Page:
I can’t help but think that both Nikon and Canon are carefully observing the market, letting other companies do the legwork, and occasionally testing the waters with products like the J5. We shall see!

  • Heather Broster

    Where did you find this information, David? It would be a good point to add to the article.

  • David Vandiver

    not compatible Heather :)

  • Michael

    The camera looks ok & seems compact enough to go along with my Nikon DSLR . I went around Europe with a compact , Asia with DSLR & I find it hard to believe that a 1 inch sensor does not produce image quality good enough for most shooters. Yes m4/3 has a larger sensor with more lenses, but Nikon 1 does cover a useful range again enough for many.


    Yeah, at this point, they are probably about 10 steps behind the companies I mentioned above. The only 1 they are keeping pace with is Canon, who is equally sad on the mirrorless front.

  • soundimageplus

    I had two VI’s, lots of lenses and thought this was a system going somewhere. We now have no built-in viewfinder, less powerful battery and specs. very similar to my Panasonic CM1 smartphone. A realistic price at last, but is this better than the smaller m4/3 alternatives? Not for me and a system I thought could be good seems to be going backwards. I still think the V1 is the best camera this system has produced. And as for that pseudo retro look……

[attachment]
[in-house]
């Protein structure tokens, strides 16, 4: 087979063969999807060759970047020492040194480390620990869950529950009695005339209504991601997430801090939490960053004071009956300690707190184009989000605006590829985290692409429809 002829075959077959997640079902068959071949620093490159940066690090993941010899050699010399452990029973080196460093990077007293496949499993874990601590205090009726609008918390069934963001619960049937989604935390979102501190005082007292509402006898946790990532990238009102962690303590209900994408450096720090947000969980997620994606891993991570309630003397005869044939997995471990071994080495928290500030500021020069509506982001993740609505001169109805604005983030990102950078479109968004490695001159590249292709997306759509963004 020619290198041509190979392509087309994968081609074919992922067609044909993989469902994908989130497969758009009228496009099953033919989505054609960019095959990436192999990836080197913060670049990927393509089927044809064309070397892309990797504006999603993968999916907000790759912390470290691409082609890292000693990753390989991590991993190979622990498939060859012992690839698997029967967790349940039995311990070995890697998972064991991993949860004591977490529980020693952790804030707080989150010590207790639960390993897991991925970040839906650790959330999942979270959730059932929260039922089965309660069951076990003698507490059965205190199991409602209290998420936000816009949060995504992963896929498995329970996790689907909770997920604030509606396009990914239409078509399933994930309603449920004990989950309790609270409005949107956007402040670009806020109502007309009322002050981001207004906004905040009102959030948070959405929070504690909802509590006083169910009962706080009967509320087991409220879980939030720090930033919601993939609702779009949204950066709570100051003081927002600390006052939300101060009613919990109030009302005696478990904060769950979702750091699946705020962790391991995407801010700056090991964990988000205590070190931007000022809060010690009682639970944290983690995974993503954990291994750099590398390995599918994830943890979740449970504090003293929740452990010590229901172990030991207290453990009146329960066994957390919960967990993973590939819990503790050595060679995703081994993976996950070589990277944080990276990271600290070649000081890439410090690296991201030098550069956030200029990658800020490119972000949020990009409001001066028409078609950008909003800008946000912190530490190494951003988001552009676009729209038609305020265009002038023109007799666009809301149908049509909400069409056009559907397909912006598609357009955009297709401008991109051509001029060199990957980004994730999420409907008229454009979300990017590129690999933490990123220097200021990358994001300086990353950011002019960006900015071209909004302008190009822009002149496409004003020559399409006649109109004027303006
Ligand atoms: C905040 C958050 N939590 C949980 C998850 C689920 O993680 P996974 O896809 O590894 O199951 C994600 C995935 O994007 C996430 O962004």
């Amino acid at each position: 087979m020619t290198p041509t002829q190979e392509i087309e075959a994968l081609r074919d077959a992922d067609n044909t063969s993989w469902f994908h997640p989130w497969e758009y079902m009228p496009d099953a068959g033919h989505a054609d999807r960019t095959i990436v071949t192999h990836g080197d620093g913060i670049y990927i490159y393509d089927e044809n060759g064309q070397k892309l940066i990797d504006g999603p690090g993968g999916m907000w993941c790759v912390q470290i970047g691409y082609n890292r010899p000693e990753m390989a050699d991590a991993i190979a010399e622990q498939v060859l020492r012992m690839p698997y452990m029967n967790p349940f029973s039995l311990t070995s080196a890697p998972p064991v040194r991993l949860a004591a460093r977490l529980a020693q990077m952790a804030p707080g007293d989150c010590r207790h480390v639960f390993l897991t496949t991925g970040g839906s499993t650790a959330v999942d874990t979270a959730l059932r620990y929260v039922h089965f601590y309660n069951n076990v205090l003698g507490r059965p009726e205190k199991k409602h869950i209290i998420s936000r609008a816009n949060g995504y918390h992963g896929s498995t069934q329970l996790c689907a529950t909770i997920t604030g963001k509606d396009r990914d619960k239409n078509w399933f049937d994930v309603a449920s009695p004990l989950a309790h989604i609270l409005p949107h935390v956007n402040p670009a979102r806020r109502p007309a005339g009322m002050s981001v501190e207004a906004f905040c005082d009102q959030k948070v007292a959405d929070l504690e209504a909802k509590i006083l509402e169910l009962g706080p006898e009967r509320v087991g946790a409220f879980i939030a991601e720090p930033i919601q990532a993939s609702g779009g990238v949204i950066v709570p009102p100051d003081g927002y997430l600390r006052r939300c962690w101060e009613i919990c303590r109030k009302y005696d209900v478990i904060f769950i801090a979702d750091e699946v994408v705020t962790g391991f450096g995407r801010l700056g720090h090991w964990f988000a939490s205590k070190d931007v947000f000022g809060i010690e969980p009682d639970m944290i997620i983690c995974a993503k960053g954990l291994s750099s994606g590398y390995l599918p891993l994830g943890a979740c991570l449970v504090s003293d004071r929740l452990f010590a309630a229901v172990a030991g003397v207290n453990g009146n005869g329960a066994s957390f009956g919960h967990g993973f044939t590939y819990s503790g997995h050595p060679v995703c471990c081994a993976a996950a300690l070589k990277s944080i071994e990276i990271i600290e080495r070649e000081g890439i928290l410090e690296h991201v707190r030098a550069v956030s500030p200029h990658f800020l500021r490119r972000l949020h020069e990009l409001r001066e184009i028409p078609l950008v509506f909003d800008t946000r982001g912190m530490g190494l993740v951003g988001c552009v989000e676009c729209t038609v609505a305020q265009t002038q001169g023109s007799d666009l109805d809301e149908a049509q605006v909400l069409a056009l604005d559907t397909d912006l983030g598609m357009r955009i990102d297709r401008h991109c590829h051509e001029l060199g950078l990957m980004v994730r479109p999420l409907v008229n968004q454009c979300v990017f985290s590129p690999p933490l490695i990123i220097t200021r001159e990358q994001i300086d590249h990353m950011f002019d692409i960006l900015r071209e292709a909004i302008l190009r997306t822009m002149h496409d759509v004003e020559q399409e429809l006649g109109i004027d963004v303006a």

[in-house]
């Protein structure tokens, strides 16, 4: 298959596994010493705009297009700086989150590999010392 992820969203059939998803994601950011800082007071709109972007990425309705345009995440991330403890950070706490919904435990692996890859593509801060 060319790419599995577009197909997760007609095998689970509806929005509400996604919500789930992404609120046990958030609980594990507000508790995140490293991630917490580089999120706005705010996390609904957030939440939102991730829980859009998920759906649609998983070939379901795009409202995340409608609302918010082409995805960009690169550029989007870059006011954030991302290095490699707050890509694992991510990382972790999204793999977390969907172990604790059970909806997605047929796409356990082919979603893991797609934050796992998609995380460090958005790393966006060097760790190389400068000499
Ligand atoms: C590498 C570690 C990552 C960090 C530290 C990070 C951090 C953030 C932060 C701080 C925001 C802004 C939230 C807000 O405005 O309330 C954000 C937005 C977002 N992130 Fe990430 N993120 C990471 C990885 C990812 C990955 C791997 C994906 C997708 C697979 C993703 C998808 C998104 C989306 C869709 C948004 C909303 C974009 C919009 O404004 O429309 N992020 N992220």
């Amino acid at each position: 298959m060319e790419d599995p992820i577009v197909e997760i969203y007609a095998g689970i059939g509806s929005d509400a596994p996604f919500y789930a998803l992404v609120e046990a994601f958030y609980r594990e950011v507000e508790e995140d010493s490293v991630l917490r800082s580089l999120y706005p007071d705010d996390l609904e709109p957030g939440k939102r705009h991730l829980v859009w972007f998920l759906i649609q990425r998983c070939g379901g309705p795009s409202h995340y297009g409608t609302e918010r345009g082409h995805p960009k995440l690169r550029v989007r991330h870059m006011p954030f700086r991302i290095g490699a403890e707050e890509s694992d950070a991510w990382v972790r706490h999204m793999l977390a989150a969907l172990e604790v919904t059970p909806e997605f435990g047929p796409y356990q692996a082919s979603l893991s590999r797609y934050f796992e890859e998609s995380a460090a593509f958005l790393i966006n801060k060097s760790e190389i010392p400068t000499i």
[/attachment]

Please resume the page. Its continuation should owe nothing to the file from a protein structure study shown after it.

• Heather Broster

    I too would prefer an RX100 (for portability reasons and the fast lens) or a GM5 (built-in EVF and larger sensor with more lens selection). Nikon makes nice enough products but it seems like they are always one step behind when it comes to the mirrorless market.

  • Heather Broster

    It doesn’t have a built-in EVF but I’m sure the one for the V3 is compatible.

  • whensly

    is there a viewfinder or is one available? that is the 1st question. if there is I would be interested in the camera. I loved the V1 but could never jack it above 400 ISO (really 200 ISO) or it fell apart.

    yeah 4k at 15fps is indeed silly


    I think the short answer to your question in the title… Not really. The 4k at 15 fps is a joke, because what is 15 fps really useful for? As for the measly 1 inch sensor, I don’t really understand the point. I’d rather have a smaller rx100 with a fast lens. (Which I do have). Nikon is so afraid of cannibalizing its DSLR sales, it is going to lose long-time DSLR owners who are now seeing the advancements of companies like Sony, Fuji, Panasonic, and Olympus and wondering what happened to our beloved Nikon. Yes the styling is nice, but why no APS-C type camera like the Sony A6000 that would work (even with an adapter) with existing Nikon APS-C glass and keep people in the Nikon system